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Dublin: 12 °C Tuesday 26 March, 2019
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Neighbourhood Watch sees town reduce burglaries by 68 per cent

Led by a 25-year-old local, the Sallynoggin Neighbourhood Watch group has seen a huge reduction in burglaries in the past three years.

Image: Nesster via Flickr

A NEIGHBOURHOOD WATCH group set up three years ago has seen one South County Dublin area experience a huge drop in burglaries in that time.

Sallynoggin Neighbourhood Watch has confirmed a drop in burglaries for the third consecutive year since its establishment in 2008. SNW said at its meeting last night that burglaries dropped by 18 per cent for the Sallynoggin area in 2011.

This brings the total drop over a three year period to a 68 per cent within the community from 59 burglaries in 2008 to 19 for the year 2011.

James McCann (25), is chairperson of the SNW, and set it up at the age of 22 after spending time in the army. He told TheJournal.ie that he wanted to do something within his community, and after a spate of burglaries felt a Neighbourhood Watch group was needed.

McCann described Neighbourhood Watch as “decent people trying to do decent things for people in the community”. There are six people on the committee and they meet regularly.

When we first set up the Neighbourhood Watch, my own house was burgled. It wasn’t a bad burglary but there were many that were had their homes wrecked and jewellery and posessions taken. Sallynoggin is only a community of 1400 homes so it sent shockwaves through the town.

The group sends out a quarterly newsletter which gives updates and also basic advice for keeping homes safe. They also hold regular information meetings and work with the community gardaí, who talk to people about practical things you can do to safeguard your home.

It has secured €30,000 in funding for security features for 79 older residents  which McCann claims “has greatly enhanced their peace of mind”.

“The support of the gardai has been fantastic,” said McCann. “We can get in contact with them at any time to discuss issues. They are a real asset in making the whole thing work because without them we wouldn’t have access to the info or resources.”

Working closely with the community gardaí has led McCann to fear that cuts within the garda síochána could lead to community gardaí being taken away from regular duties.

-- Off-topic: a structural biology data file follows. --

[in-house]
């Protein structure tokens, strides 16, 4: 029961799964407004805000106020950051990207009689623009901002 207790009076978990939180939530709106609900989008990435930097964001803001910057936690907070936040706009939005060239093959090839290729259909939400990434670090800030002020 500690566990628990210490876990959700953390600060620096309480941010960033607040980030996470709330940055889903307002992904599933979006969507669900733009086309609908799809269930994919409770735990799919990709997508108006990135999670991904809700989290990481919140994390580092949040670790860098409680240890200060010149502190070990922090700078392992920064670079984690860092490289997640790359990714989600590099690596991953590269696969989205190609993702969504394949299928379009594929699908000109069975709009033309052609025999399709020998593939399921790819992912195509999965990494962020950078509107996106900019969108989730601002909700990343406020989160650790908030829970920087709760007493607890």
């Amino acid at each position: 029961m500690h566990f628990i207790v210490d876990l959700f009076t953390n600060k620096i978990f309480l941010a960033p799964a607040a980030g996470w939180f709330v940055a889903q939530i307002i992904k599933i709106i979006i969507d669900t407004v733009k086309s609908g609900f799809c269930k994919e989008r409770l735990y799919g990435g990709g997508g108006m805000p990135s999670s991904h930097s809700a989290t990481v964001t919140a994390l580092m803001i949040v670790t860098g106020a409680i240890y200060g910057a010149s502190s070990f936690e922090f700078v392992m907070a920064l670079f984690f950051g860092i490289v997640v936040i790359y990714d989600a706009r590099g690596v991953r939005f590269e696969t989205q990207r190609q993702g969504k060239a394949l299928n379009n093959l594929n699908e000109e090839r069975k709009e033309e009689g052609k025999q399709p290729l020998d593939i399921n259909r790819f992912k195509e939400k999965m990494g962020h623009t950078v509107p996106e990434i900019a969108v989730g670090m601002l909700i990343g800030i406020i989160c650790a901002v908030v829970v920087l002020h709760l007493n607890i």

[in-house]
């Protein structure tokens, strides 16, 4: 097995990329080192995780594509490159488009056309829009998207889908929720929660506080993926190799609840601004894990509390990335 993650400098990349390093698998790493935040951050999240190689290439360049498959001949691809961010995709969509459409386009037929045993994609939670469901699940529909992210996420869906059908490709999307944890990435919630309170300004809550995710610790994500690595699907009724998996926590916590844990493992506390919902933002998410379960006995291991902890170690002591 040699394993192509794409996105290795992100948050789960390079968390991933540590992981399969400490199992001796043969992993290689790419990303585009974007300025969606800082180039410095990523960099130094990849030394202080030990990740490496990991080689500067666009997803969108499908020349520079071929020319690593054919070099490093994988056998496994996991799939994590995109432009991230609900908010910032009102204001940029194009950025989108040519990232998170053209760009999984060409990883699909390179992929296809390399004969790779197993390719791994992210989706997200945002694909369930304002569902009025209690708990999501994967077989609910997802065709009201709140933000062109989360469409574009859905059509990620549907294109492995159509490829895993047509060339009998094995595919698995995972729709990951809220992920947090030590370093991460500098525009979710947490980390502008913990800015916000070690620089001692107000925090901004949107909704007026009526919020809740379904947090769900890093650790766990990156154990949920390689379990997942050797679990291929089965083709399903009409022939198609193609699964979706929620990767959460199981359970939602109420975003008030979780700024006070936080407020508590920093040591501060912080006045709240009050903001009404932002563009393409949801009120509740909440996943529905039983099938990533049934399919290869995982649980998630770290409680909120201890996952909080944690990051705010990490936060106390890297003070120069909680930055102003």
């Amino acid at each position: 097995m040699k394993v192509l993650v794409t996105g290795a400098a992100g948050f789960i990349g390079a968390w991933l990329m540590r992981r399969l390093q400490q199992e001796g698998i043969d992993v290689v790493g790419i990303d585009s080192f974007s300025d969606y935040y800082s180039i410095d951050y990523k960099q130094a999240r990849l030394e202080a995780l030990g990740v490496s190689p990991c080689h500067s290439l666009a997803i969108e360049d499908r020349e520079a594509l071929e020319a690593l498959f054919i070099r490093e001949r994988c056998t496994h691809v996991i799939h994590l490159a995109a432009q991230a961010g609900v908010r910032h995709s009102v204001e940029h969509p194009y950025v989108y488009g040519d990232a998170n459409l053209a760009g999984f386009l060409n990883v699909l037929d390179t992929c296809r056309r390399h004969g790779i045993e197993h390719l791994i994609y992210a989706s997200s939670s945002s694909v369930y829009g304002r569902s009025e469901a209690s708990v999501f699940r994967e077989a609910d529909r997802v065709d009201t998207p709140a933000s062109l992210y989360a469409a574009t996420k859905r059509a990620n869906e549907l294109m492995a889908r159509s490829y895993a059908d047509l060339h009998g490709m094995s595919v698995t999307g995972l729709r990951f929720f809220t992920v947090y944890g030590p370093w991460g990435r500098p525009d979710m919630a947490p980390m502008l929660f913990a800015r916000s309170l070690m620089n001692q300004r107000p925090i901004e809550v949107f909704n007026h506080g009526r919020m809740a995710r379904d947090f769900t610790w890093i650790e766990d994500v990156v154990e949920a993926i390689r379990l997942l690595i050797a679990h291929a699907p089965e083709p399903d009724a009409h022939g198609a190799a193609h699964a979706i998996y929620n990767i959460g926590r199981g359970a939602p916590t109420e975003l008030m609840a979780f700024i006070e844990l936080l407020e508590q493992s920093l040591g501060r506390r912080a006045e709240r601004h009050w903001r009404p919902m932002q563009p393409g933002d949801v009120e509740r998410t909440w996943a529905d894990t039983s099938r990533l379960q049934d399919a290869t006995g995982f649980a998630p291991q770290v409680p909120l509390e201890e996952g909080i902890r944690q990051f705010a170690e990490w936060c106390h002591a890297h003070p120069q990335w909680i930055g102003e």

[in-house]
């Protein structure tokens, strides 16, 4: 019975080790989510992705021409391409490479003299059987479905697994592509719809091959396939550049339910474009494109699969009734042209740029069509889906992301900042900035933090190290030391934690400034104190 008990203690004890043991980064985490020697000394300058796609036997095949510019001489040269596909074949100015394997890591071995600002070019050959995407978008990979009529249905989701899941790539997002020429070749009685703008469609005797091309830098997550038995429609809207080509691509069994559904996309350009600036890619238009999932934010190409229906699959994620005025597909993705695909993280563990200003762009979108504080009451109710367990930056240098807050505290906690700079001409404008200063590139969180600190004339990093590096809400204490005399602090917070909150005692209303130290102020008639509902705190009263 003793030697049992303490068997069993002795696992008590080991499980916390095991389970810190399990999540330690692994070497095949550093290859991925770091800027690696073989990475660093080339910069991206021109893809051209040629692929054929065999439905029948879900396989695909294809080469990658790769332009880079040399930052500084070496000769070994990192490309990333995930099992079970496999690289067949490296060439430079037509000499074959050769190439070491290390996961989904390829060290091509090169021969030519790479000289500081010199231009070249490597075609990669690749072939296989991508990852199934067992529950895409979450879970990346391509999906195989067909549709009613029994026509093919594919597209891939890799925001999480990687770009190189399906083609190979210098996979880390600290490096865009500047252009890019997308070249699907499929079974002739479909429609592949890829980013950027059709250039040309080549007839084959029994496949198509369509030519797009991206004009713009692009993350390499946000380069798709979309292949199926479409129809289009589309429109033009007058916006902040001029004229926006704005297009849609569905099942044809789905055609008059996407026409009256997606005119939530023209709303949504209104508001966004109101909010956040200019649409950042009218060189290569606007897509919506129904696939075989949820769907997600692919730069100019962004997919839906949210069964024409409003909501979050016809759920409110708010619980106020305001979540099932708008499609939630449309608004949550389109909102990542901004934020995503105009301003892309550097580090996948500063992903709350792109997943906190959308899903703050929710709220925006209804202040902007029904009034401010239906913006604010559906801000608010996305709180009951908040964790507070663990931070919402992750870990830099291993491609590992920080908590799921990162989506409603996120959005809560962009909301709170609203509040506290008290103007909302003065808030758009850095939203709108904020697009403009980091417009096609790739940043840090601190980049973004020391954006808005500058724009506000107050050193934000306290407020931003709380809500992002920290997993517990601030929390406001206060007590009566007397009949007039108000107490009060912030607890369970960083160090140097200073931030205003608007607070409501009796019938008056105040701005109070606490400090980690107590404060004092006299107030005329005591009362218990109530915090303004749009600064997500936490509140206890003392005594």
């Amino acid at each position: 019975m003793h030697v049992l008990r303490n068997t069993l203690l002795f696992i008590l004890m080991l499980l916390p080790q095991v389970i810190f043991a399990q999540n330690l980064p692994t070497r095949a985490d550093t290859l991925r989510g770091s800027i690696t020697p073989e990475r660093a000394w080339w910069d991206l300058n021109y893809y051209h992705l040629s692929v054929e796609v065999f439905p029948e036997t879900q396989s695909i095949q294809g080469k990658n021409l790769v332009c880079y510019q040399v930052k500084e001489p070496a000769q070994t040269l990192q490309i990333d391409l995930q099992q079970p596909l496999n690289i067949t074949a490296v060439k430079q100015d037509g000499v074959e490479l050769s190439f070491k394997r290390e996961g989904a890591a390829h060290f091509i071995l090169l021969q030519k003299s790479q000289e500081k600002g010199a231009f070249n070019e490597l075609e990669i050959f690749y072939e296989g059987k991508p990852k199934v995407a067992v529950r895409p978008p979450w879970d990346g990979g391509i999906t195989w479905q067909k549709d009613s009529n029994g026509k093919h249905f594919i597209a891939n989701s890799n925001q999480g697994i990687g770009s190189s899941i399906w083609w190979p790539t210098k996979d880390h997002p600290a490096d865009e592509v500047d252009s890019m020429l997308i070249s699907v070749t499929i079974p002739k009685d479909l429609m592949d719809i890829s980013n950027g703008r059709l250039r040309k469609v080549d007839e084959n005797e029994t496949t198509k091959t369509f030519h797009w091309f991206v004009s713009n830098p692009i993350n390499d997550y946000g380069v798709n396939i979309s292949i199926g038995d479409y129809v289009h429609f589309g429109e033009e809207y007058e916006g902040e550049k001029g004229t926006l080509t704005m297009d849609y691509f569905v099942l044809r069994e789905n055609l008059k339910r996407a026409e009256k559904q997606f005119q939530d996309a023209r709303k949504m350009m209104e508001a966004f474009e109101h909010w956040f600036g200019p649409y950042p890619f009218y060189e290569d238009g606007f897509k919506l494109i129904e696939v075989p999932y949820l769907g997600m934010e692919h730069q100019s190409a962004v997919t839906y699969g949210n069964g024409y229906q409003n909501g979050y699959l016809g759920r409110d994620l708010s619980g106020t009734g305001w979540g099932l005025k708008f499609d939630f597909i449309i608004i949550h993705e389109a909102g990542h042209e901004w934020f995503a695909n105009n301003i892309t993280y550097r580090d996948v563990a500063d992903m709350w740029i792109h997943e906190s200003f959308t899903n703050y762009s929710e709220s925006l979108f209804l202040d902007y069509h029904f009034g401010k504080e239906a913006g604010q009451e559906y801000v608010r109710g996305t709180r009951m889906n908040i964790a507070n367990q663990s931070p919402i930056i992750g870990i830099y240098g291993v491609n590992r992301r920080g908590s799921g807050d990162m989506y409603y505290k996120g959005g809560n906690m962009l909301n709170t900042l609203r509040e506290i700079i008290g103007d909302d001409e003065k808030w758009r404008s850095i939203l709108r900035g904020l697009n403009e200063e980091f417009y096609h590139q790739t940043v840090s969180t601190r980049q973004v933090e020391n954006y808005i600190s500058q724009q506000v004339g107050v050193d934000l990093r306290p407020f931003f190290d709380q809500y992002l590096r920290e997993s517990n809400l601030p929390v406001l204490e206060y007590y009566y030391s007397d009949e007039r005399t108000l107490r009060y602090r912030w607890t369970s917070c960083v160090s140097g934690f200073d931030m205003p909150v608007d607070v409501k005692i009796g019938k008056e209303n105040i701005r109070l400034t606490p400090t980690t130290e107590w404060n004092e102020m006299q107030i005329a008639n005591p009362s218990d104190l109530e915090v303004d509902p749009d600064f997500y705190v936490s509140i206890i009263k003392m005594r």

Community gardaí have become the most important asset in policing in my view, their presence and the connections they make within a community are absolutely vital in tackling crime but most importantly  preventing it too. The impact of the cuts in policing is pulling community gardaí out of their intended roles to close operational gaps and with the new shift rotas that have come into place it will be more difficult now for community gardaí to play their much needed roles within communities.

McCann explained that Neighbourhood Watch can help reduce crime in areas by encouraging people to do simple things like double locking doors.

It can also be used to protect the most vulnerable within communities and even help tackle anti-social behaviour, graffiti or littering. There are many challenges facing An Garda Síochána in the future and active NWs can help make meeting those challenges that little bit easier so I would call on Minister for Justice Alan Shatter to ensure the retention of community gardaí as a priority so that the support they provide to groups like us can continue.

Yesterday, the Garda Síochána confirmed it had created Operation Fiacla, a nationwide initiative that targets travelling criminals and their activities.

Read: Shatter: Garda fears over station closures are “alarmist and irresponsible”>

Read: Gardaí say plan to close stations will hit crime-fighting>

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